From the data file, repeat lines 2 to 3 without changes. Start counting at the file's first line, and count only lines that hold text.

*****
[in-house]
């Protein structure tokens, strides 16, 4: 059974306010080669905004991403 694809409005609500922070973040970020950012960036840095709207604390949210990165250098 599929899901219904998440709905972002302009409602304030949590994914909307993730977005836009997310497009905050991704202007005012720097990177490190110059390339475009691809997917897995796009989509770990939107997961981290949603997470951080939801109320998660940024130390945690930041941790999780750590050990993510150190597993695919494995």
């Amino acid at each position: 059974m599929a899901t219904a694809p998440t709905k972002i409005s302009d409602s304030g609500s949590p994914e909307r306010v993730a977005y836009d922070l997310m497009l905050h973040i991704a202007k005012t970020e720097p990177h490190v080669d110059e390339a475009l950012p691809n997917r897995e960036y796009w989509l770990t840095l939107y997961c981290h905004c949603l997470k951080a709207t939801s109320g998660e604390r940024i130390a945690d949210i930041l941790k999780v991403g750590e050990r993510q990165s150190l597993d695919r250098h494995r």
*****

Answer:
């Protein structure tokens, strides 16, 4: 059974306010080669905004991403 694809409005609500922070973040970020950012960036840095709207604390949210990165250098 599929899901219904998440709905972002302009409602304030949590994914909307993730977005836009997310497009905050991704202007005012720097990177490190110059390339475009691809997917897995796009989509770990939107997961981290949603997470951080939801109320998660940024130390945690930041941790999780750590050990993510150190597993695919494995």
């Amino acid at each position: 059974m599929a899901t219904a694809p998440t709905k972002i409005s302009d409602s304030g609500s949590p994914e909307r306010v993730a977005y836009d922070l997310m497009l905050h973040i991704a202007k005012t970020e720097p990177h490190v080669d110059e390339a475009l950012p691809n997917r897995e960036y796009w989509l770990t840095l939107y997961c981290h905004c949603l997470k951080a709207t939801s109320g998660e604390r940024i130390a945690d949210i930041l941790k999780v991403g750590e050990r993510q990165s150190l597993d695919r250098h494995r």